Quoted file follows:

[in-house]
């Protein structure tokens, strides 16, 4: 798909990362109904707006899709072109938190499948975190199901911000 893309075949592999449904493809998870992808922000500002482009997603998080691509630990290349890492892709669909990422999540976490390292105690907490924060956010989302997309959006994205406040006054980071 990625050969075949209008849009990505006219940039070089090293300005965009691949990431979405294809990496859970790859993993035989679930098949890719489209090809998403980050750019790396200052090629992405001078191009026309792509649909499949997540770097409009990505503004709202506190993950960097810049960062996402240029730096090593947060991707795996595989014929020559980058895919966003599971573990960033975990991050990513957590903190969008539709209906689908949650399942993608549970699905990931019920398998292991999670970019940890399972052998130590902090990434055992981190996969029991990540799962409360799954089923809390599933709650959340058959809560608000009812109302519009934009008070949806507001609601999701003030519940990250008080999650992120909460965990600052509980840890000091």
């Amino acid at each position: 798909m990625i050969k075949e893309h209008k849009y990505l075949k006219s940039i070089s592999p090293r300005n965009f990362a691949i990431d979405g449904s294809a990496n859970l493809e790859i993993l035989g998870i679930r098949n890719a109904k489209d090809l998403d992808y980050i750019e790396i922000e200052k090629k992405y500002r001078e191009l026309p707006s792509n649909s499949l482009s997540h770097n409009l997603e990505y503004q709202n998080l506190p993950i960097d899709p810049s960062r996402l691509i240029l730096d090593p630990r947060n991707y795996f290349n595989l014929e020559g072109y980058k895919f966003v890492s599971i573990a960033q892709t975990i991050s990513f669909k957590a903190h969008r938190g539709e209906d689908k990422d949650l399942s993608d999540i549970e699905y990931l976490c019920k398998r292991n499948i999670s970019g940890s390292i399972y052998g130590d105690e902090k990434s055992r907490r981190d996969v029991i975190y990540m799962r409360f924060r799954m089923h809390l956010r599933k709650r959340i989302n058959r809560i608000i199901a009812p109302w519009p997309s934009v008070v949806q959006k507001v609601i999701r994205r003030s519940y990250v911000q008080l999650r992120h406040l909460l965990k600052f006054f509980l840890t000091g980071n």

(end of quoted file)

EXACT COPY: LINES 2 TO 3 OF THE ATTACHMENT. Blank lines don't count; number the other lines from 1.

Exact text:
């Protein structure tokens, strides 16, 4: 798909990362109904707006899709072109938190499948975190199901911000 893309075949592999449904493809998870992808922000500002482009997603998080691509630990290349890492892709669909990422999540976490390292105690907490924060956010989302997309959006994205406040006054980071 990625050969075949209008849009990505006219940039070089090293300005965009691949990431979405294809990496859970790859993993035989679930098949890719489209090809998403980050750019790396200052090629992405001078191009026309792509649909499949997540770097409009990505503004709202506190993950960097810049960062996402240029730096090593947060991707795996595989014929020559980058895919966003599971573990960033975990991050990513957590903190969008539709209906689908949650399942993608549970699905990931019920398998292991999670970019940890399972052998130590902090990434055992981190996969029991990540799962409360799954089923809390599933709650959340058959809560608000009812109302519009934009008070949806507001609601999701003030519940990250008080999650992120909460965990600052509980840890000091």
């Amino acid at each position: 798909m990625i050969k075949e893309h209008k849009y990505l075949k006219s940039i070089s592999p090293r300005n965009f990362a691949i990431d979405g449904s294809a990496n859970l493809e790859i993993l035989g998870i679930r098949n890719a109904k489209d090809l998403d992808y980050i750019e790396i922000e200052k090629k992405y500002r001078e191009l026309p707006s792509n649909s499949l482009s997540h770097n409009l997603e990505y503004q709202n998080l506190p993950i960097d899709p810049s960062r996402l691509i240029l730096d090593p630990r947060n991707y795996f290349n595989l014929e020559g072109y980058k895919f966003v890492s599971i573990a960033q892709t975990i991050s990513f669909k957590a903190h969008r938190g539709e209906d689908k990422d949650l399942s993608d999540i549970e699905y990931l976490c019920k398998r292991n499948i999670s970019g940890s390292i399972y052998g130590d105690e902090k990434s055992r907490r981190d996969v029991i975190y990540m799962r409360f924060r799954m089923h809390l956010r599933k709650r959340i989302n058959r809560i608000i199901a009812p109302w519009p997309s934009v008070v949806q959006k507001v609601i999701r994205r003030s519940y990250v911000q008080l999650r992120h406040l909460l965990k600052f006054f509980l840890t000091g980071n």